It’s early morning in May of 1987 on the A6 autobahn near Hockenheim, two years after the car’s introduction. It’s time for the first independent test: the speedometer shows 260 km/h, the tachometer reads 7,600 rpms—time to shift into sixth. A brief pause, press the short gearshift into the far right corner, then the boxer engine in the rear continues its unrelenting acceleration. Three lanes and the shoulder are available, but the autobahn seems to grow narrower by the second; slight bends turn into sweeping curves; the usual suspects in the left lane are suddenly all on a lazy stroll.
We crank it up to 7,200 rpms, bringing us to a recorded speed of 317 km/h; it’s the car’s top speed. The noise level is surprisingly moderate; steering corrections are superfluous; nothing disturbs the flow; there’s no struggling against side winds or lane grooves. No sweaty palms. The car is as stable as other cars at 160 km/h, or 130 km/h. You have the control, but the technology does the work. It takes care of the risks, effortlessly surpassing the usual thresholds of motorized vehicles. “It can do things that cars can’t do,” writes a British colleague, aptly. This overachiever expects just two things of the driver: utter concentration and an unflappable sense of responsibility.
At the time, the
But first, the 959 became the “learning car,” as project manager Manfred Bantle put it at the time. The aim was to break new ground technologically, on every front. “Some things did stretch beyond our original timeframe,” Bantle said. Another exacerbating factor was the typical
In the end, this tour de force traversed even the remotest fields of technology: double-wishbone suspension with coil springs in the front and rear, adjustable shock absorbers (sport, normal, comfort), and a hydropneumatic leveling system (120, 150, and 180 millimters) with automatic lowering at speeds over 150 km/h, all adorned with four magnesium wheels with central locking, hollow-cast with air pressure monitoring.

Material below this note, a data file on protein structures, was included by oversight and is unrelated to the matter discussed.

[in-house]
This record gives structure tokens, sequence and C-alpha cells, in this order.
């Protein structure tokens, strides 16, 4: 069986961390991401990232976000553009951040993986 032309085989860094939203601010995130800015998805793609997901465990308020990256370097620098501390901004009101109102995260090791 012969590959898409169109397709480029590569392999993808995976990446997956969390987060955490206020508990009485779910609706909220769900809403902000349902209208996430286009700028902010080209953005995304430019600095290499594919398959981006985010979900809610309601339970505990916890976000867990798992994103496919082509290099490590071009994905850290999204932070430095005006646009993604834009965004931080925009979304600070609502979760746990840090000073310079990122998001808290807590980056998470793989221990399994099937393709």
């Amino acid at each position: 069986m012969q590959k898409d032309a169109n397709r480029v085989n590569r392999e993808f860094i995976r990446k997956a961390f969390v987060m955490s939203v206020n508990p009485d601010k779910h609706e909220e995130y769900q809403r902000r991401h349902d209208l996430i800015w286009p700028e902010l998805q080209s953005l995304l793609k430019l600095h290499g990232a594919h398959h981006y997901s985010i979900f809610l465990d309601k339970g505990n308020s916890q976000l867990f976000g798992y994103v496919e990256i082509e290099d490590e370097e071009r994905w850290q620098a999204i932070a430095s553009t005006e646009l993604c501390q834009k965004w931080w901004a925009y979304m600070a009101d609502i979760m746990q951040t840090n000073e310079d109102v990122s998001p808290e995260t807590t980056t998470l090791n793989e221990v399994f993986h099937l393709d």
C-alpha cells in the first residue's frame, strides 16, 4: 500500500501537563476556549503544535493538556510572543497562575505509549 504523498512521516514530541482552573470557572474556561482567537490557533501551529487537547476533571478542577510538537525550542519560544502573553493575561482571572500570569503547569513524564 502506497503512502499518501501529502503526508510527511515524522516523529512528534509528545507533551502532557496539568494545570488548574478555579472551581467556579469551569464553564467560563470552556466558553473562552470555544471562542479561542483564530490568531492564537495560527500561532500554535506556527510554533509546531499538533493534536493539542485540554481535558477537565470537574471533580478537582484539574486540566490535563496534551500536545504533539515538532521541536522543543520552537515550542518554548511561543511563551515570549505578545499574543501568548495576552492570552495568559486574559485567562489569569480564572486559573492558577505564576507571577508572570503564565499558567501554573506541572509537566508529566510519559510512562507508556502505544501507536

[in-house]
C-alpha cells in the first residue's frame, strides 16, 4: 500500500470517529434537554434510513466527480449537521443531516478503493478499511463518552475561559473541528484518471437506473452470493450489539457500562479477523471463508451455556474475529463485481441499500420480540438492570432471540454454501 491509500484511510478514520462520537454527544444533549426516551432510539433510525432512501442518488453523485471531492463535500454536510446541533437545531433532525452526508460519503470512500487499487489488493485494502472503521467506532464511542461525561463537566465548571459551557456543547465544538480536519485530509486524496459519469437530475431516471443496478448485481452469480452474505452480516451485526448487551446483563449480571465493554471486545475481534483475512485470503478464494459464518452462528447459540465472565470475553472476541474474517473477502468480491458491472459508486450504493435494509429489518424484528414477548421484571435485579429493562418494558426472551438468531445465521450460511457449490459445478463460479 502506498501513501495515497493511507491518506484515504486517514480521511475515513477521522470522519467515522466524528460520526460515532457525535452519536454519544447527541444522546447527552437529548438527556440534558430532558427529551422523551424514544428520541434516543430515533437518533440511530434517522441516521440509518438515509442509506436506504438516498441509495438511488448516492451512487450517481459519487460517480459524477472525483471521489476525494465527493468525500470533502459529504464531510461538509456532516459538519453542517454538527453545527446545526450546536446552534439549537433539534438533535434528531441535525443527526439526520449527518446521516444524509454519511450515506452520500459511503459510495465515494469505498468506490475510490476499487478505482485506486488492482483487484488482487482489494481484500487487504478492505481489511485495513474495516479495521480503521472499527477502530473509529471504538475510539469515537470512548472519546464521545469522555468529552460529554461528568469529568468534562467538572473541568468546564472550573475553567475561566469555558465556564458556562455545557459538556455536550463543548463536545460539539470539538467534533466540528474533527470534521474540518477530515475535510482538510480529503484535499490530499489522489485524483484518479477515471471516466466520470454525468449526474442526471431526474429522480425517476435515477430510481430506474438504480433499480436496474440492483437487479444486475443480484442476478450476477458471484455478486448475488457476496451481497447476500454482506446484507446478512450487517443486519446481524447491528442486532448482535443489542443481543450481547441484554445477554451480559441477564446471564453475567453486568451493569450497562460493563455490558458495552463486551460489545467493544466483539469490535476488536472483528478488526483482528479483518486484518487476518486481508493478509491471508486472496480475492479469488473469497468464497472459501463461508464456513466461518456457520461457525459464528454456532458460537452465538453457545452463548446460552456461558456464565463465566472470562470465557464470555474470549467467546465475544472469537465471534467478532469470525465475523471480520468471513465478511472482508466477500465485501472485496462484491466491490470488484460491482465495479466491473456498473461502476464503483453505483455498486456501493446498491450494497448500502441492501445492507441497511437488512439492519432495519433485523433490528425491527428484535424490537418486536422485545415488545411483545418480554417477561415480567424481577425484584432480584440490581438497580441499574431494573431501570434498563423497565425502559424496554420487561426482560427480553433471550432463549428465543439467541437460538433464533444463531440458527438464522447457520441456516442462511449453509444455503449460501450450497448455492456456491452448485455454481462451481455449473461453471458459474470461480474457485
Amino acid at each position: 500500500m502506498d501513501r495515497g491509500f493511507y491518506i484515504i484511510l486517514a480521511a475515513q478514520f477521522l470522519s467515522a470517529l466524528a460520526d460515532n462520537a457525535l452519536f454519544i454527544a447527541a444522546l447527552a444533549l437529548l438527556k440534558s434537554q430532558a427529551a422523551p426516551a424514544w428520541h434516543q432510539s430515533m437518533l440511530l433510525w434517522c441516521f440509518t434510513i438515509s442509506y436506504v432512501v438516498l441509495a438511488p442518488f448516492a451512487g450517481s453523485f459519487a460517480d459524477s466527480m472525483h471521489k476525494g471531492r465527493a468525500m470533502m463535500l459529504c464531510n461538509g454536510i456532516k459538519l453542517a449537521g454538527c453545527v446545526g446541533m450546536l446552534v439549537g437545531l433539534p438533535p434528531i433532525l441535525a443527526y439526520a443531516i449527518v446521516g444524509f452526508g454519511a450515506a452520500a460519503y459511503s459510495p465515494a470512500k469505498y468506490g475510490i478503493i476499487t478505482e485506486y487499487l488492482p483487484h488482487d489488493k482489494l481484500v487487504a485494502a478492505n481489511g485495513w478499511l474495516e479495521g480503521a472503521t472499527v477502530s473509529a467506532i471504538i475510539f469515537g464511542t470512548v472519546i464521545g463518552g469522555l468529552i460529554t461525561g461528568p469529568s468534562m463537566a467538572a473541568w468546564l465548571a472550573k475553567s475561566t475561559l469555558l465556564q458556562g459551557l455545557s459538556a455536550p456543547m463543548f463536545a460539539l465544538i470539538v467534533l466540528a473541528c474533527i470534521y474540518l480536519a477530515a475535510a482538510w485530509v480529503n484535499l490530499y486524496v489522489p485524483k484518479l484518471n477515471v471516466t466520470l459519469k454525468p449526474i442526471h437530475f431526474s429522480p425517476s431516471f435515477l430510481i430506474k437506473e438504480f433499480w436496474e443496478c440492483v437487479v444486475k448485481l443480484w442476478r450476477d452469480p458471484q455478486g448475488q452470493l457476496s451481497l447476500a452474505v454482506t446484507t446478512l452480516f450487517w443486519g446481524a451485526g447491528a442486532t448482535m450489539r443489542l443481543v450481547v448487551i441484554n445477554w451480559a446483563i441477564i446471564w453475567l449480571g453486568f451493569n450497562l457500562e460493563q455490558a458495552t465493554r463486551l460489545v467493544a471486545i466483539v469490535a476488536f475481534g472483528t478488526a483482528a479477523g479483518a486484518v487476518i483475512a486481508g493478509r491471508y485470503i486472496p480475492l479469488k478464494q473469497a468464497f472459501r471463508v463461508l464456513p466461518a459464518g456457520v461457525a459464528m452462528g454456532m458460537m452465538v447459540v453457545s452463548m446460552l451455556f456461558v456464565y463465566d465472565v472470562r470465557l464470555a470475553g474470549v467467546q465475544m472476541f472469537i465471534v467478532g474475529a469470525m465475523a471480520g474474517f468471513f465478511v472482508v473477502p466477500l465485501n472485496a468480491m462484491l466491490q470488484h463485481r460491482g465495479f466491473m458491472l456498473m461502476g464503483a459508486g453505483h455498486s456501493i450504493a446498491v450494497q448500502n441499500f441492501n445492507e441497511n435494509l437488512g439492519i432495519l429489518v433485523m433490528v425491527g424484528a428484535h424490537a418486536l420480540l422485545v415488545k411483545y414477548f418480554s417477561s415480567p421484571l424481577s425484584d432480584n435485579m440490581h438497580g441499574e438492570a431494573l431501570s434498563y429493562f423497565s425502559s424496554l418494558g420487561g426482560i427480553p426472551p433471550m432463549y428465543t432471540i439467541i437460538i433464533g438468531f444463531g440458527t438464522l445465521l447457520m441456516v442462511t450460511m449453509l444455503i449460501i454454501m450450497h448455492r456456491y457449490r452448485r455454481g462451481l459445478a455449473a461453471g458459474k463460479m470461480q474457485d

Until then, most of the aforementioned advances in automotive engineering had been mere visions of the future, and now they were bellowing their arrival in the here and now: this
The power that had to be distributed was astonishing. The 959 raised the bar to 500 Nm and 331 kW (450 hp)—unmatched among series production cars of the day. The source of these imposing figures was a boxer engine—so far, so 911. This engine, in traditional
The essence of the street-legal variant, then, was less about the absolute values and more about their derivation. Granted, two turbochargers were no sensation by the mid-1980s, but two turbochargers working in a sequential configuration certainly were. They were one-of-a-kind. The idea: down below a small exhaust turbine powers faster responsiveness; when the engine is revving higher, the full-size turbo kicks in for maximum thrust at up to one bar overpressure. The secret to its success was in the electronic control, which ensured smooth transitions and a harmonious unleashing of power. Other exclusives: polished titanium connecting rods, hydraulic tappets functional up to 8,000 rpms, a double-chain camshaft drive, and dry-sump lubrication with 18-liter oil volume.
Of course we all had an inkling back then that the 959 was well ahead of its time. Today we know it for a fact. It was even ten to fifteen years ahead of its kin in the
First impression: somehow the 959 is still a classic 911 in spite of the wide tail. Inside too—upright seat position, the floor-mounted pedals, and the instruments. You sit shoulder to shoulder. Notwithstanding the generous width (1.84 meters), the 959 strikes one as narrow. Like a classic 911, then. Only the center console is different, sitting as it does above the transaxle pipe. On the shifting button, the “G” where one would expect the “1” for first gear stands for “Gelände”—German for terrain—a minor subterfuge to get around noise regulations, confides Roland Kußmaul.
Which program to choose, which damper setting? “Just leave everything as is,” recommends the engineer with a wink; today’s exercise is not really about the fine-tuning. Besides, everything’s dry and traction is good. While idling, the 959 rattles like an air-cooled beast, and it hits the road running. The clutch is tight and grabs late, but the steering forces are acceptable—after all, it was the first rear-engine
“It doesn’t bite,” was the bon mot that got things started. Although, when the phrase comes from the likes of driving legend Walter Röhrl, a healthy dose of skepticism is in order. “If you let up off the gas,” he says, “the tail rears up, but if you hit the gas again, it immediately stabilizes.” And that’s exactly how it went. You’re not dancing on a razor’s edge in the 959; it inspires confidence. Of course, the steering in its successors today is more precise, tighter. They’re faster, too, on their modern tires. But one thing remains unchanged: playing with that many hp with such a feeling of ease and absence of fear is exceedingly rare. Even today.
By Wolfgang König
Photos by Christoph Bauer